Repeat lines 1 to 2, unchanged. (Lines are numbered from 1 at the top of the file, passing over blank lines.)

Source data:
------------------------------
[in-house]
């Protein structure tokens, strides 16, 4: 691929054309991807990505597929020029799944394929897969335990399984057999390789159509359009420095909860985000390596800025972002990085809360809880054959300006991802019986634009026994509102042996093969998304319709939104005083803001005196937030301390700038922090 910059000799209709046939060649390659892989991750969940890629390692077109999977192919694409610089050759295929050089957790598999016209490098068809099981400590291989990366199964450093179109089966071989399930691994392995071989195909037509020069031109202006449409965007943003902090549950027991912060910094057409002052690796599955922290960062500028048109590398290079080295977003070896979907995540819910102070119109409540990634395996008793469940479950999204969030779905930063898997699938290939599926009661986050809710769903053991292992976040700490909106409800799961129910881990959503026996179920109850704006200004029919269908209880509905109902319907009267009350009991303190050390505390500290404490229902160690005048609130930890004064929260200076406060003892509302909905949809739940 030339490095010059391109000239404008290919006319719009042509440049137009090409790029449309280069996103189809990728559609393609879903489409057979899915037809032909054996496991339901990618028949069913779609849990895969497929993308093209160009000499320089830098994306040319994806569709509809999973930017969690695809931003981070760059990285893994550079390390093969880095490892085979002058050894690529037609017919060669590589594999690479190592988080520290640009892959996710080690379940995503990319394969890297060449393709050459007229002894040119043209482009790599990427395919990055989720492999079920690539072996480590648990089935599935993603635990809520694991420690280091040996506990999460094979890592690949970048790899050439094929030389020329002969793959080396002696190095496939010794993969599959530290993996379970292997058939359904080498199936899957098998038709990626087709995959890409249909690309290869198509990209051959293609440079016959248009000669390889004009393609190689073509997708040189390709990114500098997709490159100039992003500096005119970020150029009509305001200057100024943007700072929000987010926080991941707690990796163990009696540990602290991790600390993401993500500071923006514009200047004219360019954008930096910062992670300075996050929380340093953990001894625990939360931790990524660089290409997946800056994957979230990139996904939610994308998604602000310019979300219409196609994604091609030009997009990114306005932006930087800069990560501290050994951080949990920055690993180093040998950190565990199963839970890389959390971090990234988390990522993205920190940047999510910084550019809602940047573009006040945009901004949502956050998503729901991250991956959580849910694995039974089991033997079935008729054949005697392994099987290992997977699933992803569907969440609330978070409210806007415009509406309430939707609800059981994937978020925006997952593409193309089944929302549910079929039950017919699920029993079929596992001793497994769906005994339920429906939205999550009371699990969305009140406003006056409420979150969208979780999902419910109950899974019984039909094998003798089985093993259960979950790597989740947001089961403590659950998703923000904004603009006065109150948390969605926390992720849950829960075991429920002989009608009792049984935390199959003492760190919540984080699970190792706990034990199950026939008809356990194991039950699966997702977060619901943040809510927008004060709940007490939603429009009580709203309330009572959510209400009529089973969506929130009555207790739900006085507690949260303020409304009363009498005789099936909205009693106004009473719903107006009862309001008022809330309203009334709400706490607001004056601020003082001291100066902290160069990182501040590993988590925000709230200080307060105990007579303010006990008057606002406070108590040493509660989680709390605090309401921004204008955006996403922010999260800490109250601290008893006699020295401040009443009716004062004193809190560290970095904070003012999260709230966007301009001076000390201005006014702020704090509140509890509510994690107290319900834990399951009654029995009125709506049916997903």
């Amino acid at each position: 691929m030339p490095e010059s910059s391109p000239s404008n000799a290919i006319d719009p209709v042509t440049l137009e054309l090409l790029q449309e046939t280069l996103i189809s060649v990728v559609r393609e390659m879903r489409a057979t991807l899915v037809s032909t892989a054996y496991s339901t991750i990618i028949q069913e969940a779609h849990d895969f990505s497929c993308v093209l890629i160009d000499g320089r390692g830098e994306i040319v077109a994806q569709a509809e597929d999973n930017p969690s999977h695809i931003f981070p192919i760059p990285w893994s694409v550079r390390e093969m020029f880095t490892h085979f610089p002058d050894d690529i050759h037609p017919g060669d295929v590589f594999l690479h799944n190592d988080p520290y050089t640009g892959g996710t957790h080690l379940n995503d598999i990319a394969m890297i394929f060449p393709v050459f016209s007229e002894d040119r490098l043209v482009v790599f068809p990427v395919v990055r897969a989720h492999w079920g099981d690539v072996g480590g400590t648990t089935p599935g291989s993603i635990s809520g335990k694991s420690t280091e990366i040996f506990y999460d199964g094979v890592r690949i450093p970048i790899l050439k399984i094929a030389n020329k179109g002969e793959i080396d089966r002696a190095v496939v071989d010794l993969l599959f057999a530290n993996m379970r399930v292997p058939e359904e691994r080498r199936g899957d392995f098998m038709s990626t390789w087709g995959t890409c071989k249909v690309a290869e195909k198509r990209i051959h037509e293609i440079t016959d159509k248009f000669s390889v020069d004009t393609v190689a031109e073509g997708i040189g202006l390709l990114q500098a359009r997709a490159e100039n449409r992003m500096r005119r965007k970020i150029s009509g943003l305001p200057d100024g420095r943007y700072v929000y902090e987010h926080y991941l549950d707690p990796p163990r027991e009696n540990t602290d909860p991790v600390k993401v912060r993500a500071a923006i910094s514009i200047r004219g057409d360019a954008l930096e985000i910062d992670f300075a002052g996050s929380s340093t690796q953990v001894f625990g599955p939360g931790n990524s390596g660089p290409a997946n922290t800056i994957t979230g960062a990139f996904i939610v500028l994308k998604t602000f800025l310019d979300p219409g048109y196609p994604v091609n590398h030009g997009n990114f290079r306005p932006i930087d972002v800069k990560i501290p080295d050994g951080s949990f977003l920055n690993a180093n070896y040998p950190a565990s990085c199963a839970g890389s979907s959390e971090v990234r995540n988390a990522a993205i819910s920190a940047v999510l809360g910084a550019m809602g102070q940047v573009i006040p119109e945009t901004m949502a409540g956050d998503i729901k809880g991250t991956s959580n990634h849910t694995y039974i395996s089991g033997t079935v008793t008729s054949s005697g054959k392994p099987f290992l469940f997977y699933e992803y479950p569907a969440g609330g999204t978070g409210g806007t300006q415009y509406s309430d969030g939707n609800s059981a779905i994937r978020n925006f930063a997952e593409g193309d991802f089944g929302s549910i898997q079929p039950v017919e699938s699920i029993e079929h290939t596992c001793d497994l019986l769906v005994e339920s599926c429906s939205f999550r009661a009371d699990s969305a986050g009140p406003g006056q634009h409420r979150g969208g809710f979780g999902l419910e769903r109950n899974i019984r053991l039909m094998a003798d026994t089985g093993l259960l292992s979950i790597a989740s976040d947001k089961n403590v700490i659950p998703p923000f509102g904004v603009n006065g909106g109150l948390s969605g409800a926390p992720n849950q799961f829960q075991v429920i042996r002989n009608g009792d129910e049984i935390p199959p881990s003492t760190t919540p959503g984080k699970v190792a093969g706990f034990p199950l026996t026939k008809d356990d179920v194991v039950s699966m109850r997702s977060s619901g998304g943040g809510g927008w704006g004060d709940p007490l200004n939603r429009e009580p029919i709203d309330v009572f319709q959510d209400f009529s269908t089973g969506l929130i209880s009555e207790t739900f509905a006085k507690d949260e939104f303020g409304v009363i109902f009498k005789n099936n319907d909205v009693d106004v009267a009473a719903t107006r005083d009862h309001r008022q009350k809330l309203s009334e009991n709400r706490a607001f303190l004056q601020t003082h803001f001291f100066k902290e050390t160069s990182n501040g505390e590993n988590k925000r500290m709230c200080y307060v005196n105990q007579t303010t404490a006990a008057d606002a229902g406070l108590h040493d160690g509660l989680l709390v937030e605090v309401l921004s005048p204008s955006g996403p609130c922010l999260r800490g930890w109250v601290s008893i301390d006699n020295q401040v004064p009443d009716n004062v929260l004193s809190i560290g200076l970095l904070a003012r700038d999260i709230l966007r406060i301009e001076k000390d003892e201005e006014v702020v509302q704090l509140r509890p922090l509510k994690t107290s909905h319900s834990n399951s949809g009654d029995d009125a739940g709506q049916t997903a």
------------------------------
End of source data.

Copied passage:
[in-house]
């Protein structure tokens, strides 16, 4: 691929054309991807990505597929020029799944394929897969335990399984057999390789159509359009420095909860985000390596800025972002990085809360809880054959300006991802019986634009026994509102042996093969998304319709939104005083803001005196937030301390700038922090 910059000799209709046939060649390659892989991750969940890629390692077109999977192919694409610089050759295929050089957790598999016209490098068809099981400590291989990366199964450093179109089966071989399930691994392995071989195909037509020069031109202006449409965007943003902090549950027991912060910094057409002052690796599955922290960062500028048109590398290079080295977003070896979907995540819910102070119109409540990634395996008793469940479950999204969030779905930063898997699938290939599926009661986050809710769903053991292992976040700490909106409800799961129910881990959503026996179920109850704006200004029919269908209880509905109902319907009267009350009991303190050390505390500290404490229902160690005048609130930890004064929260200076406060003892509302909905949809739940 030339490095010059391109000239404008290919006319719009042509440049137009090409790029449309280069996103189809990728559609393609879903489409057979899915037809032909054996496991339901990618028949069913779609849990895969497929993308093209160009000499320089830098994306040319994806569709509809999973930017969690695809931003981070760059990285893994550079390390093969880095490892085979002058050894690529037609017919060669590589594999690479190592988080520290640009892959996710080690379940995503990319394969890297060449393709050459007229002894040119043209482009790599990427395919990055989720492999079920690539072996480590648990089935599935993603635990809520694991420690280091040996506990999460094979890592690949970048790899050439094929030389020329002969793959080396002696190095496939010794993969599959530290993996379970292997058939359904080498199936899957098998038709990626087709995959890409249909690309290869198509990209051959293609440079016959248009000669390889004009393609190689073509997708040189390709990114500098997709490159100039992003500096005119970020150029009509305001200057100024943007700072929000987010926080991941707690990796163990009696540990602290991790600390993401993500500071923006514009200047004219360019954008930096910062992670300075996050929380340093953990001894625990939360931790990524660089290409997946800056994957979230990139996904939610994308998604602000310019979300219409196609994604091609030009997009990114306005932006930087800069990560501290050994951080949990920055690993180093040998950190565990199963839970890389959390971090990234988390990522993205920190940047999510910084550019809602940047573009006040945009901004949502956050998503729901991250991956959580849910694995039974089991033997079935008729054949005697392994099987290992997977699933992803569907969440609330978070409210806007415009509406309430939707609800059981994937978020925006997952593409193309089944929302549910079929039950017919699920029993079929596992001793497994769906005994339920429906939205999550009371699990969305009140406003006056409420979150969208979780999902419910109950899974019984039909094998003798089985093993259960979950790597989740947001089961403590659950998703923000904004603009006065109150948390969605926390992720849950829960075991429920002989009608009792049984935390199959003492760190919540984080699970190792706990034990199950026939008809356990194991039950699966997702977060619901943040809510927008004060709940007490939603429009009580709203309330009572959510209400009529089973969506929130009555207790739900006085507690949260303020409304009363009498005789099936909205009693106004009473719903107006009862309001008022809330309203009334709400706490607001004056601020003082001291100066902290160069990182501040590993988590925000709230200080307060105990007579303010006990008057606002406070108590040493509660989680709390605090309401921004204008955006996403922010999260800490109250601290008893006699020295401040009443009716004062004193809190560290970095904070003012999260709230966007301009001076000390201005006014702020704090509140509890509510994690107290319900834990399951009654029995009125709506049916997903």